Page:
We had a nice relaxing time this morning around a very large, indulgent breakfast, consisting of fruit, bacon and eggs, toast and jam, and coffee… lovely! By the time we finished it was lunchtime, and we went for a drive to a place called Waterfall Gully in the Adelaide Hills.
This is us in front of it. Me, Deidre, Janet and Deidre’s dad, Norm.
Ahh, memories… I was surprised to see that it was empty of parked cars. It should have had a few there on a Sunday, unless it had closed down. I’ll have to check that up on the internet later, and see if they’re still in business.
I’ve been in Adelaide for only 26 hours now, and already, the memories. It’s a pretty city, but I haven’t had a chance to show you much of that yet. Tomorrow will be a different story though. Deidre and I are going into the city early in the morning, around 9:30, and will be exploring some of the city. I’m looking forward to seeing Rundle Mall and Hindley Street…
My earliest memories of my childhood include staying at a hotel on Hindley Street, back when it was almost family friendly. I remember we had dinner at some cafe, and there was an old homeless guy sifting through the few coins he had, looking for some money to buy something to eat. Thirty years ago, this was before drug addicts and victims of a welfare society. Homeless men were, in Australia, known as ‘swagmen’ ’cause they carried a swag around with them, which was a rolled up sleeping mat and waterproof blanket.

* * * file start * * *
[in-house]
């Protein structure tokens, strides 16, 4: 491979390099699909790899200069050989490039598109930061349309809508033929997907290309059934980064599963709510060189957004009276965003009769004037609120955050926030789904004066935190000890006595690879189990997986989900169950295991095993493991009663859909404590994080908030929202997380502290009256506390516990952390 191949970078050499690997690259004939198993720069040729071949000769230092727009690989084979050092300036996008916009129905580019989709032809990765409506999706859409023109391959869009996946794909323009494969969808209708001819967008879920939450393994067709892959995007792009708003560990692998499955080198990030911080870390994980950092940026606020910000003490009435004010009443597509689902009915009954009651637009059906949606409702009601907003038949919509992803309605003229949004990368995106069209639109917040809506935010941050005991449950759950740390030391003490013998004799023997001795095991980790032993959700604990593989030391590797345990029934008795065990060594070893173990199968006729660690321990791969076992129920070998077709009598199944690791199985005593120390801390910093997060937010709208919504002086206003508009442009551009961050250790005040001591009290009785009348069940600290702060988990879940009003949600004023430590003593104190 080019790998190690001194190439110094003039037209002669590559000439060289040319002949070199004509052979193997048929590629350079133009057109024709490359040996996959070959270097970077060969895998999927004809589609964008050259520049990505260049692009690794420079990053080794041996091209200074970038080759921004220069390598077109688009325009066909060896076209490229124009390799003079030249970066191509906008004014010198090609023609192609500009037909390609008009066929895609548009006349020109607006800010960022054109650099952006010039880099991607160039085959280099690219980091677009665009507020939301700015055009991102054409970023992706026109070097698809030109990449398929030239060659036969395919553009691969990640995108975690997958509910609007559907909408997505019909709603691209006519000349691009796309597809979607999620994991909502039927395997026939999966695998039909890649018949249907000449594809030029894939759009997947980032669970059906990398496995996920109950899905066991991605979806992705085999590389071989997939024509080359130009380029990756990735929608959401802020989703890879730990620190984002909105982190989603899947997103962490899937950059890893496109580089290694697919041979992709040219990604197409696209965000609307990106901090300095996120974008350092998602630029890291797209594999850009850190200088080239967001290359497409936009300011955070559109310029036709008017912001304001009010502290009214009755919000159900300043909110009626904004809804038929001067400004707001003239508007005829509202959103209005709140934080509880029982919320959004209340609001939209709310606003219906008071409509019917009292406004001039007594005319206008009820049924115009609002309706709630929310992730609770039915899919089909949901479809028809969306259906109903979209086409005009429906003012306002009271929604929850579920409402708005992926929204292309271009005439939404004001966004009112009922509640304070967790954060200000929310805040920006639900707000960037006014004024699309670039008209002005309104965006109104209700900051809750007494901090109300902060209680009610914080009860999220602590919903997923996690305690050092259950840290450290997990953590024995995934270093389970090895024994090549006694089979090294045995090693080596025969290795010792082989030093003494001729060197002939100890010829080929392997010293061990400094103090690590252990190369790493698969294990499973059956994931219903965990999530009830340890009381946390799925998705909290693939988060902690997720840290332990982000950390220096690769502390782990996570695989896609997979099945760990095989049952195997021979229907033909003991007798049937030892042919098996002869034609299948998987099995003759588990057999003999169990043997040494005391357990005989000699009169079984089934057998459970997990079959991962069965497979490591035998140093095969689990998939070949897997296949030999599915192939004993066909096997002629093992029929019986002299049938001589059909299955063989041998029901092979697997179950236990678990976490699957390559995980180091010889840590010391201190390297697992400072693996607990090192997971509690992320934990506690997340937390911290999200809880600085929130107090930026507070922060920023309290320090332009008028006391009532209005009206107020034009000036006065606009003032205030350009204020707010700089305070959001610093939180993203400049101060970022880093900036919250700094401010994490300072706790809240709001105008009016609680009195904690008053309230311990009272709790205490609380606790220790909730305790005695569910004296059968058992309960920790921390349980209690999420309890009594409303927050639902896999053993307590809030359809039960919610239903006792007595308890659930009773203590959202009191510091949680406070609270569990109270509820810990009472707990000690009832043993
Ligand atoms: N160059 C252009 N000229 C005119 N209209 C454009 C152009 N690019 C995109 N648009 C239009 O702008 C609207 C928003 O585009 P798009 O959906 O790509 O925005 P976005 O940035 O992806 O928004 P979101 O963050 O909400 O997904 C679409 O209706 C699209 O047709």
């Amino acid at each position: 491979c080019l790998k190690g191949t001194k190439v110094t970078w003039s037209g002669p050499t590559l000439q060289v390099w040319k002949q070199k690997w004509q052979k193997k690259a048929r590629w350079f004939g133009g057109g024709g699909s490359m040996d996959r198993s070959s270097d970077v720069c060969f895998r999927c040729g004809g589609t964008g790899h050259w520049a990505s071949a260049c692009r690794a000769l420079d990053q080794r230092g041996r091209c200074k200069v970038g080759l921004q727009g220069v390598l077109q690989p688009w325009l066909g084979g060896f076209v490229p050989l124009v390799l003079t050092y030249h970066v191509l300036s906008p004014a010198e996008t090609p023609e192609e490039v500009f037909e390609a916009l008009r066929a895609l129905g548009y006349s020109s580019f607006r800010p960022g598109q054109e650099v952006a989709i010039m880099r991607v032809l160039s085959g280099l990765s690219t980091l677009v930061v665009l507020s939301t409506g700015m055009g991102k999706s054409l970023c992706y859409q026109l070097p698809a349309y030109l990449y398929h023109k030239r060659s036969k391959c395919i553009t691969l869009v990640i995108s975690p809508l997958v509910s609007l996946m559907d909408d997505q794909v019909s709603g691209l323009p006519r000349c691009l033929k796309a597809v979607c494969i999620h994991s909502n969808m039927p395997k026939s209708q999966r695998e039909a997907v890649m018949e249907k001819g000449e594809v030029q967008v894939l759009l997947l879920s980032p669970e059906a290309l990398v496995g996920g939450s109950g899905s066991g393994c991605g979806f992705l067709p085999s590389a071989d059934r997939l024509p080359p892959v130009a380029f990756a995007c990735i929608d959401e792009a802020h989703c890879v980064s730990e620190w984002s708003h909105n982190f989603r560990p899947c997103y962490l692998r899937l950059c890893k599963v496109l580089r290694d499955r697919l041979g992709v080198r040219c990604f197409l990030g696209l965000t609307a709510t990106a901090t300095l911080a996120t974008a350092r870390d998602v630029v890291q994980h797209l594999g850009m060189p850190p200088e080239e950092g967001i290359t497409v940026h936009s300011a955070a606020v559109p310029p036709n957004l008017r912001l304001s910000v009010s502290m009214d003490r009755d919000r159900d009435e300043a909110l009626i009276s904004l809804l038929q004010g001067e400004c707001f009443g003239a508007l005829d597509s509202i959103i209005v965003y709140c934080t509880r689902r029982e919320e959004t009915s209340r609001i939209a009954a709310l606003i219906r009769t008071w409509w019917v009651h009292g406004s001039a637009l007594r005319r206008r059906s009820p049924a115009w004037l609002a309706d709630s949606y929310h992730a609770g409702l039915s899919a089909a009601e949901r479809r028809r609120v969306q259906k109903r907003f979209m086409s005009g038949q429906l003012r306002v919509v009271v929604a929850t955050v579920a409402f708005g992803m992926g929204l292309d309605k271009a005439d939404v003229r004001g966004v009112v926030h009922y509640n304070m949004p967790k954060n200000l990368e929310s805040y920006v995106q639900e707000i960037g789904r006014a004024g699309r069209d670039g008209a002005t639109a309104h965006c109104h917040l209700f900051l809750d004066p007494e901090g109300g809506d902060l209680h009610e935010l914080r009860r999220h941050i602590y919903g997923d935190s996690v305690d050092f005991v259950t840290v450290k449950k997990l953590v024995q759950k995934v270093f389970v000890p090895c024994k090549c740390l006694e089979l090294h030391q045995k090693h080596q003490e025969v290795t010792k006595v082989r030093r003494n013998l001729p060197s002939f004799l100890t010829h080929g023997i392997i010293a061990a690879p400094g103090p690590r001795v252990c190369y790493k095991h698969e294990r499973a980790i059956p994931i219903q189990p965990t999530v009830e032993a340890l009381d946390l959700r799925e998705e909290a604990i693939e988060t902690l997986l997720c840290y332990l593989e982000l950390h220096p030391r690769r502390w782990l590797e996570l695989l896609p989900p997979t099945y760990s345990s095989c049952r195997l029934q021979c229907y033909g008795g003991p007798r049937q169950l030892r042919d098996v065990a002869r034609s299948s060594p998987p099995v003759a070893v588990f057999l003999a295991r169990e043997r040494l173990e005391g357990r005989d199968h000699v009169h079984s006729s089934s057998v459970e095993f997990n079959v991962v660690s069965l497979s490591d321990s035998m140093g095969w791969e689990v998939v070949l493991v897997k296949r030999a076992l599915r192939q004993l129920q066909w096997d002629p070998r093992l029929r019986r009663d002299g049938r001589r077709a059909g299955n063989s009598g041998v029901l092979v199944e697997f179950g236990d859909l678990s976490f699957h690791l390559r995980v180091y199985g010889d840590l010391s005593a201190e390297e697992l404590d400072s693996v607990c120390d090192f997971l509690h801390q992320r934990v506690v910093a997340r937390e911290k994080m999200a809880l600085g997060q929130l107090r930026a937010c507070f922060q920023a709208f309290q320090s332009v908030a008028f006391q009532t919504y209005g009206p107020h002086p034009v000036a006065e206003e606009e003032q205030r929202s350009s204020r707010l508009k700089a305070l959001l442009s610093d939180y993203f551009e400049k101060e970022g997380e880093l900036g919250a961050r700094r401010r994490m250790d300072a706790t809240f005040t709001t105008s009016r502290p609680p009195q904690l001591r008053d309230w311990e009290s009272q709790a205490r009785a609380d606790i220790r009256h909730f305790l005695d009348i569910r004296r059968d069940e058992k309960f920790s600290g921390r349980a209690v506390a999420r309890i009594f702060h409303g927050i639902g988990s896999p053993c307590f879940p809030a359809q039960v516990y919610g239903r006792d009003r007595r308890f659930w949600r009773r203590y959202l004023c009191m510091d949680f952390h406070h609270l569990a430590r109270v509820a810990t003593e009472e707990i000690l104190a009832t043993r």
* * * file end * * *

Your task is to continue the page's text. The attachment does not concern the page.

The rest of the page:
Waltzing Matilda, a great Aussie song, is about a swagman… “Once a jolly swagman, camped by a billabong, under the shade of a coolibah tree…” A billabong is a pool of water, and a coolibah tree… is a tree.
Anyway, back to the swagman in this cafe… Dad, who used to work with swagmen as he was a bit of a bushie at the time (a bushie is someone who works in the bush, on the outback), felt sorry for him and when the swagman was at the counter counting out his coins for some food, dad left a $20 note underneath the man’s packet of biscuits, and then we left.
I always remembered that, and wondered about the swagman’s reactions when he found the $20 under the biscuits, looking around the cafe and then, when no one acknowledged his startled look, wondering if an angel left him the gift.
All of us can be angels to someone else.
Thanks for reading! Please add your own thoughts below.
Don't forget to subscribe for new posts sent to you by email!